I started following Jocko Willink on Twitter a year ago after I heard him interviewed on the Tim Ferris podcast. He is pretty intense and inspirational. He posts a lot of pictures of his watch at 4:30 am before his workout and then the results with sweat all over the floor under a barbell. Hooyah. I’ve had a few workouts like that, but not every day. Yesterday I stumbled on a TED talk where he talked about the nobility of “Extreme Ownership” (which is also his book title), how it is affected by the fog of war, friendly fire and owning your mistakes. It’s 13 minutes and a must watch for anyone in business. I wish I could get the Fido senior leaders to watch it.
At work, I always take responsibility for my mistakes. Several years ago we had a project come in pretty late and I got dinged for it. But I owned up to the fact that my estimates for designing the solution were far understated and when things started going bad because of extraneous factors, I did not raise awareness. One person got fired. Others moved on. I stayed and it hurt my career for sure.
Under heavy pressure, we took a risk. If you take a risk and you get punished for admitting a mistake, then that is not a place you should work. Jocko just made me realize how poignant that fact is. I didn’t blame a lot of people who deserved blame. We tried to hit an aggressive timeline and we missed. No one died. Yet in the most severe case, in a truly life AND death experience, in the military where people are always held accountable, he took ownership and was not penalized. What does that say about where I work and the mentality of “stretch” goals, taking risks and working hard? With only modest positive results for a successful risk (aka hitting your goals) why would I ever take a risk again?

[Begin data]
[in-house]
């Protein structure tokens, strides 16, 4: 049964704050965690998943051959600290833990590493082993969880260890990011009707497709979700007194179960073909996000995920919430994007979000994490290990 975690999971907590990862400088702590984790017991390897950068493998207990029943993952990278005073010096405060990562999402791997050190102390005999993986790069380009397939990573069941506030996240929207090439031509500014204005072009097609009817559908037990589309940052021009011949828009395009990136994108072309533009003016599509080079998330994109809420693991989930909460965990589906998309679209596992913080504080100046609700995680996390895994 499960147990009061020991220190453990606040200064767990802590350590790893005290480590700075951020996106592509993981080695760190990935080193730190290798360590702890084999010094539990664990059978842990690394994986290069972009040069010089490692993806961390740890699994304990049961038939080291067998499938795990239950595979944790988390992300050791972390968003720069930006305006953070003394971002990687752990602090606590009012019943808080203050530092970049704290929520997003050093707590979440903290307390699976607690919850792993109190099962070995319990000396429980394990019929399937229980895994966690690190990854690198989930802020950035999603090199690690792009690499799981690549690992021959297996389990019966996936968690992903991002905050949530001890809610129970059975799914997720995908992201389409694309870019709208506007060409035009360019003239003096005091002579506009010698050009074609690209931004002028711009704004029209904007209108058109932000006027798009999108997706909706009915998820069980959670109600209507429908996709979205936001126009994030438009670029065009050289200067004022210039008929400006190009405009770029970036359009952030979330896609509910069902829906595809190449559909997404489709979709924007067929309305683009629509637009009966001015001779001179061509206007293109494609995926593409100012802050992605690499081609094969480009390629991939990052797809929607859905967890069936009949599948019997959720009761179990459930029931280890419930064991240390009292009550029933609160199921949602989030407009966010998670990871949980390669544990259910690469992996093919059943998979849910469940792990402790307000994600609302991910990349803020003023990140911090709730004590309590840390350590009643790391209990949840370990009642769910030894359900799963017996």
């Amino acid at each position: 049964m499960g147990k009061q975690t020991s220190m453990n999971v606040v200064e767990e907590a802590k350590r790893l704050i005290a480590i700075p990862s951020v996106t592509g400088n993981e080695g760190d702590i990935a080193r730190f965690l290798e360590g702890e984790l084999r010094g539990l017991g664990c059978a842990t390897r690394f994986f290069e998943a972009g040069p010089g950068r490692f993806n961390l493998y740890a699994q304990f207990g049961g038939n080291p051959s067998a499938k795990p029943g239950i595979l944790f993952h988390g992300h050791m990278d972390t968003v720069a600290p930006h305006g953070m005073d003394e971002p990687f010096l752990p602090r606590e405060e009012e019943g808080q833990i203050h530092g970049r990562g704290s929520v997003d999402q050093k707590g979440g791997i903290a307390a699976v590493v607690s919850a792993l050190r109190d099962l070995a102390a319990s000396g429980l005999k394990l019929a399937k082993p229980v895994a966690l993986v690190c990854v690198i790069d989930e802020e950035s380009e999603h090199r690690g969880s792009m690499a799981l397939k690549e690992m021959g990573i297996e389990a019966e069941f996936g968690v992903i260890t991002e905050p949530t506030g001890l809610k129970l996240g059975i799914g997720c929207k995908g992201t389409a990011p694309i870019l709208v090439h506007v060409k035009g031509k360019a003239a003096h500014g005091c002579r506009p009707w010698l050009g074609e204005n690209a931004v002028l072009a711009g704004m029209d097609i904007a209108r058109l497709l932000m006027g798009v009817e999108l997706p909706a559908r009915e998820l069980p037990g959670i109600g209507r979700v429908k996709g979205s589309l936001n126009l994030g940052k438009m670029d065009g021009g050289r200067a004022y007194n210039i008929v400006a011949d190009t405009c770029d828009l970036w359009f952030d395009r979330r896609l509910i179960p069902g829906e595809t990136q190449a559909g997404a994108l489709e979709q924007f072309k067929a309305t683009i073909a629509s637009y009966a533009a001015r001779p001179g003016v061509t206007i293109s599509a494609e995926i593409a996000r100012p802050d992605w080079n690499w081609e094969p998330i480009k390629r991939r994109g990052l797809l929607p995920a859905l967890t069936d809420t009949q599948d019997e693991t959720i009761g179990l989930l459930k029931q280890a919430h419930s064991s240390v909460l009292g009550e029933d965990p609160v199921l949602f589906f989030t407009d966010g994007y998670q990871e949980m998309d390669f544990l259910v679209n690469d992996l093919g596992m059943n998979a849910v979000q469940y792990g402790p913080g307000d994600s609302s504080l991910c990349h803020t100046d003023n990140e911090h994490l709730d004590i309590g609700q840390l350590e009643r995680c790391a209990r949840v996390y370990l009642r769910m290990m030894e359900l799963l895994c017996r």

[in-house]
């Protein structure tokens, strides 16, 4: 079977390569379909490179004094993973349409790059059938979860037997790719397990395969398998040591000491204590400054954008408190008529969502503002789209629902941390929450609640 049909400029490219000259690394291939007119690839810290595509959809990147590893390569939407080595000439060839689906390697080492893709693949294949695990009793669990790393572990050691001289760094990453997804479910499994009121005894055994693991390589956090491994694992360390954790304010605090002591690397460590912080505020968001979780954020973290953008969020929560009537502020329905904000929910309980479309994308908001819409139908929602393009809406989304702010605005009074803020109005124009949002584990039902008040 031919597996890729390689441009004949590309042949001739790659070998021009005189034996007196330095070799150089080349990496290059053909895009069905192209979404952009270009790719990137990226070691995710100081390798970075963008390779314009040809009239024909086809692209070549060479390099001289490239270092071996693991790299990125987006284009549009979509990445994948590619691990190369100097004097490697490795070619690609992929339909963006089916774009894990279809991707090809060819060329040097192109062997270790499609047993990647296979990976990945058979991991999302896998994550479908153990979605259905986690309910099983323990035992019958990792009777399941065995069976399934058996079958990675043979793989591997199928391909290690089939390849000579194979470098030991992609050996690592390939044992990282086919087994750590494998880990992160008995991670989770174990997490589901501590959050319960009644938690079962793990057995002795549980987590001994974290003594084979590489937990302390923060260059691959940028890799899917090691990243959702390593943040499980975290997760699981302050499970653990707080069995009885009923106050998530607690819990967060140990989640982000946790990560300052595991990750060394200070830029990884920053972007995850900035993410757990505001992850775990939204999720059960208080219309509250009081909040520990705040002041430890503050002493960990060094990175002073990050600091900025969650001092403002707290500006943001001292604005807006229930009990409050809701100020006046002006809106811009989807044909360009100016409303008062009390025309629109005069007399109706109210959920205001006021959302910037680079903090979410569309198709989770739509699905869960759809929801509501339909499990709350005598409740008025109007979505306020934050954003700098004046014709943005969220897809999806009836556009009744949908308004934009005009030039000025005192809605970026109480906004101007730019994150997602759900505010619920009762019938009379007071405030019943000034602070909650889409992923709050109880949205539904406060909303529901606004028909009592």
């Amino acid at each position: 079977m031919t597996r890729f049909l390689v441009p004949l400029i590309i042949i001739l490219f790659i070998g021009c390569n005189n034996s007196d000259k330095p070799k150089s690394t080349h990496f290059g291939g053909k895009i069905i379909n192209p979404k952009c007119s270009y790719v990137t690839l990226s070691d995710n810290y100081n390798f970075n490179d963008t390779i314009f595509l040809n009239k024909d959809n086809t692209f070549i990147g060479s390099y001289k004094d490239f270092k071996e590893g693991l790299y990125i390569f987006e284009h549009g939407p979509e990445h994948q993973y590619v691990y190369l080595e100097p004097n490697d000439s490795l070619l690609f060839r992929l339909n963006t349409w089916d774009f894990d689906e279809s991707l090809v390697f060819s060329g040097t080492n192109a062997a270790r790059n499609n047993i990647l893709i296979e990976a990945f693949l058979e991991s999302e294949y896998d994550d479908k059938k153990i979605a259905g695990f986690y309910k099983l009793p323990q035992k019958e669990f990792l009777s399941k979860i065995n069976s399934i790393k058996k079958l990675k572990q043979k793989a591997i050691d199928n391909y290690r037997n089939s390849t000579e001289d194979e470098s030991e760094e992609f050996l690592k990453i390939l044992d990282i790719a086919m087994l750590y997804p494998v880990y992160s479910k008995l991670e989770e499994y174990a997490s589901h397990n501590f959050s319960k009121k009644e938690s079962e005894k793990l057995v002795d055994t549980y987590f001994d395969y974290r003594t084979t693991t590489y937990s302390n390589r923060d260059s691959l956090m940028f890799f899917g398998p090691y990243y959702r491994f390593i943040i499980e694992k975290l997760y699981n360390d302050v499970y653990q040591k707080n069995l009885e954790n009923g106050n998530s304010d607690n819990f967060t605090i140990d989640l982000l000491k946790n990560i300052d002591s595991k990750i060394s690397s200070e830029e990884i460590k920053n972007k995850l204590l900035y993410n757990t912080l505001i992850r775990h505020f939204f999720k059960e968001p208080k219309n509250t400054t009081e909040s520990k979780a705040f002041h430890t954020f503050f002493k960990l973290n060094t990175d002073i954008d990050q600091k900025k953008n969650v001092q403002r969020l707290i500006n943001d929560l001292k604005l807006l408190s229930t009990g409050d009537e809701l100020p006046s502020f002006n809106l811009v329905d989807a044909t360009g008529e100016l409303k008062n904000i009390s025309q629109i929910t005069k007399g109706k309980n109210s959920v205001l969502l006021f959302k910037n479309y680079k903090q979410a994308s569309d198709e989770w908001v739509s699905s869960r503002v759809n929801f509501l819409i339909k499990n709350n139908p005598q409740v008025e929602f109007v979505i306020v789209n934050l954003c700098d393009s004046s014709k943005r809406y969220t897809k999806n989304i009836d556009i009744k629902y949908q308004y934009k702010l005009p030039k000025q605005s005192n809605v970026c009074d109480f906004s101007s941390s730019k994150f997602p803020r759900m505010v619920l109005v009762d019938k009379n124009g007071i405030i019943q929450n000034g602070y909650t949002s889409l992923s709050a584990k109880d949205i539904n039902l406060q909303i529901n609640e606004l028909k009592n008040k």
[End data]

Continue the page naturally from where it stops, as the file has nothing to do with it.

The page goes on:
As obvious as the work case, you have to take Extreme Ownership in your personal life too. Last year in the midst of a rough time, I learned that I was not REALLY taking responsibility for all my actions. I always felt that I owned up to things I did and said or often said incorrectly. But what I noticed is that I very frequently used the expression “I’m sorry if…” I want you to burn that expression into your consciousness. Listen for it when polititcians apologize. Or when you do. Or colleagues. What I learned is that no matter what you intended, you actually DID something. There was a result of your action. Cause and Effect. The “if” becomes a copout and negates the apology. It’s blaming something else, something intangible. It puts the responsibility somewhere else. You aren’t owning anything when you use “if”. Often “if” is followed with “you”. How often have you heard “I’m sorry if you were offended by…” That puts the ownership squarely on the other party. That is wrong. There is no “if”. As Jocko put it, taking Extreme Ownership should hurt. It hurts your ego and your pride. But if you are a person of character, you own it.
What punctuated this concept for me is that Jocko noted that when you do it correctly, Extreme Ownership has benefits up and down the chain of command and those around you. His men took full responsibility for their individual actions. Most importantly, what he enabled was them to do their job without the burden of being the leader and being responsible. The ultimate responsibility was on him. Up the chain too, his commanders recognize that he was actually doing his job, in the good and the bad. He owns both.
For friends and family around you, when you take Extreme Ownership of your actions and their result, regardless of intent, I promise you, people will believe in you and trust you and care about you in ways they never have before. Don’t spread blame. Own it. Check your ego at the door. I constantly have to watch my words and the impetus to say “if” is strong. The game I now play is in noticing it in others, and when I hear it, I see them as weak. I see them as petty, looking for an out. Be strong, play the game. You will find that you win, when you take ownership of each loss.